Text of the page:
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Corona discharge

In electricity, a corona discharge is an electrical discharge brought on by the ionization of a fluid


surrounding a conductor that is electrically charged. Spontaneous corona discharges occur naturally
in high-voltage systems unless care is taken to limit the electric field strength. The corona will occur
when the strength (potential gradient) of the electric field around a conductor is high enough to form
a conductive region, but not high enough to cause electrical breakdown or arcing to nearby objects.
It is often seen as a bluish (or other color) glow in the air adjacent to pointed metal conductors
carrying high voltages, and emits light by the same property as a gas discharge lamp.
The ionized gas of a corona is chemically active. In air, this generates gases such as ozone (O3) and
nitrogen oxide (NO), and in turn nitric oxide (NO2), and thus nitric acid if water vapor is present.
Ozone is intentionally created this way in an ozone generator, otherwise, these highly corrosive
substances are objectionable or hazardous, and are undesirable where they waste power in
electrical systems. Controlled corona discharges are used in a variety of filtration, printing, and other
processes.

Introduction
Corona discharge is a process by which a current flows from an electrode with a high potential into a
neutral fluid, usually air, by ionizing that fluid so as to create a region of plasma around the
electrode. The ions generated eventually pass charge to nearby areas of lower potential, or
recombine to form neutral gas molecules.
When the potential gradient (electric field) is large enough at a point in the fluid, the fluid at that point
ionizes and it becomes conductive. If a charged object has a sharp point, the electric field strength
around that point will be much higher than elsewhere. Air near the electrode can become ionized
(partially conductive), while regions more distant do not. When the air near the point becomes
conductive, it has the effect of increasing the apparent size of the conductor. Since the new
conductive region is less sharp, the ionization may not extend past this local region. Outside this
region of ionization and conductivity, the charged particles slowly find their way to an oppositely
charged object and are neutralized.
If the geometry and gradient are such that the ionized region continues to grow until it reaches
another conductor at a lower potential, a low resistance conductive path between the two will be
formed, resulting in an electric arc.
Corona discharge usually forms at highly curved regions on electrodes, such as sharp corners,
projecting points, edges of metal surfaces, or small diameter wires. The high curvature causes a

high potential gradient at these locations, so that the air breaks down and forms plasma there first. In
order to suppress corona formation, terminals on high voltage equipment are frequently designed
with smooth large diameter rounded shapes like balls or toruses, and corona rings are often added
to insulators of high voltage transmission lines.
Coronas may be positive or negative. This is determined by the polarity of the voltage on the highly
curved electrode. If the curved electrode is positive with respect to the flat electrode, it has a positive
corona, if it is negative, it has a negative corona. (See below for more details.) The physics of
positive and negative coronas are strikingly different. This asymmetry is a result of the great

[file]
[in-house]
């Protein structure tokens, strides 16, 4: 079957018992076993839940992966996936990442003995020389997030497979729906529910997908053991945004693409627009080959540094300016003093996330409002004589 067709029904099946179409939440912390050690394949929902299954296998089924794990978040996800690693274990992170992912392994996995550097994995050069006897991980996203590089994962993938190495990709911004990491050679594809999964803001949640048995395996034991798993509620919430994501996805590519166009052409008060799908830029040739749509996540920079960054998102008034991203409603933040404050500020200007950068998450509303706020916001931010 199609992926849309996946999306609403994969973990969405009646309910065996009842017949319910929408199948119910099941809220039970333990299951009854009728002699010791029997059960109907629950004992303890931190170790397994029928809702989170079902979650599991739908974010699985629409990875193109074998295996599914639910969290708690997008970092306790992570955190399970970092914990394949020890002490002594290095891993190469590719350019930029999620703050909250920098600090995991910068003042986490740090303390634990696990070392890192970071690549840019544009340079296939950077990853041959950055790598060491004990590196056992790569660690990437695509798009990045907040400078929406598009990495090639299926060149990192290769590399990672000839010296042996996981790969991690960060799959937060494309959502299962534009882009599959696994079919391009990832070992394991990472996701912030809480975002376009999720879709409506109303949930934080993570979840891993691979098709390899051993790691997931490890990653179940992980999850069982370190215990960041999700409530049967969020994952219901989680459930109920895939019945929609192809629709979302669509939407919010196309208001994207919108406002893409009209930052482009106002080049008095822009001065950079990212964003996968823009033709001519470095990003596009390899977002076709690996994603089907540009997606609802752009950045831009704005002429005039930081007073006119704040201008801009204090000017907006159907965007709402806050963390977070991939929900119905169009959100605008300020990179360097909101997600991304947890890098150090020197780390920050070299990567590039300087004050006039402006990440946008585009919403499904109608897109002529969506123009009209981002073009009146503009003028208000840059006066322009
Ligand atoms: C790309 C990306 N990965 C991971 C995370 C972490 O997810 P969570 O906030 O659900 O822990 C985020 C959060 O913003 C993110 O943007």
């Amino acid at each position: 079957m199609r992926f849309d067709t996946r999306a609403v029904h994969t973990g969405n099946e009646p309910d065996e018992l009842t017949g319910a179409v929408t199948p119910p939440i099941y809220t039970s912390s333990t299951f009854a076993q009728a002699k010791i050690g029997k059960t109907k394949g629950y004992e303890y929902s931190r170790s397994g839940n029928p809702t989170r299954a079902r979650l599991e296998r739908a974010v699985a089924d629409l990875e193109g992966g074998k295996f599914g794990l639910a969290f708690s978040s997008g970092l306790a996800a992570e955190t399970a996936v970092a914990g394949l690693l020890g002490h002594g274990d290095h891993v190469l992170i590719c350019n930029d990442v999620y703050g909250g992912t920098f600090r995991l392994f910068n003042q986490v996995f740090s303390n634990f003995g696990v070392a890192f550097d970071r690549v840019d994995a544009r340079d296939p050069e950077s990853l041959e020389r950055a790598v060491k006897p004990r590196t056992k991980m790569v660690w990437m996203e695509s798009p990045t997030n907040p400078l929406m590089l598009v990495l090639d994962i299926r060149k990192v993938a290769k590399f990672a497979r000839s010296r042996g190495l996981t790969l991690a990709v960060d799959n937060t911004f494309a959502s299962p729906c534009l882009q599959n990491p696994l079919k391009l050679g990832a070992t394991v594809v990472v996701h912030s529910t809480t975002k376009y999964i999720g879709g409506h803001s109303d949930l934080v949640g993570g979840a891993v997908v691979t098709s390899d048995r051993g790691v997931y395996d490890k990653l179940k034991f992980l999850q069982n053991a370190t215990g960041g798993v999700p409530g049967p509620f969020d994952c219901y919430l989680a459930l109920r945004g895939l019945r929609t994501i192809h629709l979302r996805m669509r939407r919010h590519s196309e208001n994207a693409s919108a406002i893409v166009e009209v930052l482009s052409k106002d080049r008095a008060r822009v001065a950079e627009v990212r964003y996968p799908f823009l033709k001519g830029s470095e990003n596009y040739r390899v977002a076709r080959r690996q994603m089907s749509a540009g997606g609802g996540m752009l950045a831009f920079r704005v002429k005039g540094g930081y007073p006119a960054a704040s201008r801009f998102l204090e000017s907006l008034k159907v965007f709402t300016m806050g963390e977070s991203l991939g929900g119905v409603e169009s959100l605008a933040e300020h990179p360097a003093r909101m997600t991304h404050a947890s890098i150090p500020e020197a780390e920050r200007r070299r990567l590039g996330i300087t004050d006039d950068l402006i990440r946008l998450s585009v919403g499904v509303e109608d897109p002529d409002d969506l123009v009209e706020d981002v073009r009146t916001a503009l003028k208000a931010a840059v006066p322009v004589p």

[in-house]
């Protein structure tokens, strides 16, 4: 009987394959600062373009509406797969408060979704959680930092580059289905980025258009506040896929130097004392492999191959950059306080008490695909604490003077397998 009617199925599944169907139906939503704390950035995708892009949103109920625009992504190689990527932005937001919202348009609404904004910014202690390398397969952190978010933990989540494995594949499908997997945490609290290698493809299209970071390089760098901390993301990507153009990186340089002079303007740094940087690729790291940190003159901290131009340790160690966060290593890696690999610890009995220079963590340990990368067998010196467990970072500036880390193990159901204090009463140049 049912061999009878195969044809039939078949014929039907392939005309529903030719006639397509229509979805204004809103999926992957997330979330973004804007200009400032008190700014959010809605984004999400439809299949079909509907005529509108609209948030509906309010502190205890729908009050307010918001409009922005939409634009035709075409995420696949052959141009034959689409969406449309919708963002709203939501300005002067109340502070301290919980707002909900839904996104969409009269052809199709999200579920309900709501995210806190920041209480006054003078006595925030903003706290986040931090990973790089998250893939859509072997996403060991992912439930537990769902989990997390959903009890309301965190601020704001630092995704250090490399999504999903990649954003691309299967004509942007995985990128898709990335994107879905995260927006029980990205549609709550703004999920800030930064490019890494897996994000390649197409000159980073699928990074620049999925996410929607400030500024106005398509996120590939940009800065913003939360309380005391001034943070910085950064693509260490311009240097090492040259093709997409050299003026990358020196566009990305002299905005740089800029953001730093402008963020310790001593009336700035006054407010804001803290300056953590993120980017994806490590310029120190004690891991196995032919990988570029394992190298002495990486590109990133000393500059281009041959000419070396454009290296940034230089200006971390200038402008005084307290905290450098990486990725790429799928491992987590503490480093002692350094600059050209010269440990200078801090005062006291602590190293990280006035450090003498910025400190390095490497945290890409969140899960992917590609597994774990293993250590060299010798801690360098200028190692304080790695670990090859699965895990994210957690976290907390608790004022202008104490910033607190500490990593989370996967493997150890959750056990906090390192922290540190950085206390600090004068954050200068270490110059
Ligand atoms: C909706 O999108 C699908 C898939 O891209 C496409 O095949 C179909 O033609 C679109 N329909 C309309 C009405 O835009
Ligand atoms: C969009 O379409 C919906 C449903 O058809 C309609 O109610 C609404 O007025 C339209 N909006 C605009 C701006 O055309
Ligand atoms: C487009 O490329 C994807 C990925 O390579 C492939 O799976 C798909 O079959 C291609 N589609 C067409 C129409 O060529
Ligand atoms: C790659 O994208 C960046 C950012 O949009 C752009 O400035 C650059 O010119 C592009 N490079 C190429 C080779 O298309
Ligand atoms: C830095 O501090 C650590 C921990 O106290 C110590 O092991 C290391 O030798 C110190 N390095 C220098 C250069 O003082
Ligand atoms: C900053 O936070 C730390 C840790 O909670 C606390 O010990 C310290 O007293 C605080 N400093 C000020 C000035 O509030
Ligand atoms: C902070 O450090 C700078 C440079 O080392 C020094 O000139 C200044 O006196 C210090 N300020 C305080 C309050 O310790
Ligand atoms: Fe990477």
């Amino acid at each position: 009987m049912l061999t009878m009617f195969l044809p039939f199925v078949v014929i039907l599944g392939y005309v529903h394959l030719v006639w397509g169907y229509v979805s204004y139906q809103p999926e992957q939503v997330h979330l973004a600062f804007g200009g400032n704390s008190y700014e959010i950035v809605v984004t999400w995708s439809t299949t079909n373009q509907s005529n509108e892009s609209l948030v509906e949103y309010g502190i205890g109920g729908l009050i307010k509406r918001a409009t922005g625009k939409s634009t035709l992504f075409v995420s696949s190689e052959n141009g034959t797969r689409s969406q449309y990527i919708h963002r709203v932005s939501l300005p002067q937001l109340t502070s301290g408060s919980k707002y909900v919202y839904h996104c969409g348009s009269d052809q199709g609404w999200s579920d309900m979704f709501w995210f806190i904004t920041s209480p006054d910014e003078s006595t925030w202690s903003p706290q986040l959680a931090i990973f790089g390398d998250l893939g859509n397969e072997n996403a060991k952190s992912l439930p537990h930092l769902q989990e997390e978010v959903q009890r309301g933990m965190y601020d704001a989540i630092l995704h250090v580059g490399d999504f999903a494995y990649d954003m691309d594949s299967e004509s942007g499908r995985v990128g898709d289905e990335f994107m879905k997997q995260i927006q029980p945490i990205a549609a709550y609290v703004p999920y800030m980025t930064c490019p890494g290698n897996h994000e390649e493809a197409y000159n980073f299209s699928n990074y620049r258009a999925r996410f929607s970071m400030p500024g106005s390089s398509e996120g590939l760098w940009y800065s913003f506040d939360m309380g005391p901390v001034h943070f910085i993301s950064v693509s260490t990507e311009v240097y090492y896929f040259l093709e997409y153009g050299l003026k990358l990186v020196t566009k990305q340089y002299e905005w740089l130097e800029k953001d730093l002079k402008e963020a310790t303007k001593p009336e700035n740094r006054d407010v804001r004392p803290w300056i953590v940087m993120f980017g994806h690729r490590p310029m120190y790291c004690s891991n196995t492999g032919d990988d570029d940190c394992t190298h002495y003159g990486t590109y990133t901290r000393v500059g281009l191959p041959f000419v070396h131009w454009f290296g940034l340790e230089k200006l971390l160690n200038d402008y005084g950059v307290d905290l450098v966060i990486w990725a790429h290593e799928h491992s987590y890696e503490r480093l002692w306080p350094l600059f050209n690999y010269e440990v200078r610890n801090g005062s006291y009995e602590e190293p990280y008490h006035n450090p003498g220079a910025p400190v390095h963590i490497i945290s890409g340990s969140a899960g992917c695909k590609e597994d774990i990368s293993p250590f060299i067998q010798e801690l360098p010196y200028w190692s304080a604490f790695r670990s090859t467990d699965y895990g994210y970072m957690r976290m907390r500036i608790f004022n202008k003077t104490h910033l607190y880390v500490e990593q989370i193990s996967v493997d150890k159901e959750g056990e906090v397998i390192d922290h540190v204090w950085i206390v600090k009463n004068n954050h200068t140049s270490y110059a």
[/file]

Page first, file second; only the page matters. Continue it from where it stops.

difference in mass between electrons and positively charged ions, with only the electron having the
ability to undergo a significant degree of ionising inelastic collision at common temperatures and
pressures.
An important reason for considering coronas is the production of ozone around conductors
undergoing corona processes in air. A negative corona generates much more ozone than the
corresponding positive corona.

Applications of corona discharge


Corona discharge has a number of commercial and industrial applications.

Drag reduction over a flat surface

Removal of unwanted electric charges from the surface of aircraft in flight and thus avoiding
the detrimental effect of uncontrolled electrical discharge pulses on the performance of avionic
systems

Manufacture of ozone

Sanitization of pool water

Scrubbing particles from air in air-conditioning systems (see electrostatic precipitator)

Removal of unwanted volatile organics, such as chemical pesticides, solvents, or chemical


weapons agents, from the atmosphere

Improvement of wetability or 'surface tension energy' of polymer films to improve


compatibility with adhesives or printing inks

Photocopying

Air ionisers

Production of photons for Kirlian photography to expose photographic film

EHD thrusters, Lifters, and other ionic wind devices

Nitrogen laser

Surface treatment for tissue culture (polystyrene)

Ionization of a gaseous sample for subsequent analysis in a mass spectrometer or an ion


mobility spectrometer

Solid-state cooling components for computer chips (see solid-state fan)

Coronas can be used to generate charged surfaces, which is an effect used in electrostatic copying
(photocopying). They can also be used to remove particulate matter from air streams by first
charging the air, and then passing the charged stream through a comb of alternating polarity, to
deposit the charged particles onto oppositely charged plates.
The free radicals and ions generated in corona reactions can be used to scrub the air of certain
noxious products, through chemical reactions, and can be used to produce ozone.

Issues caused by corona discharges


Coronas can generate audible and radio-frequency noise, particularly near electric power
transmission lines. They are a source of power loss, and their action on atmospheric particulates,
along with associated ozone and NOx production, can be harmful to human health where power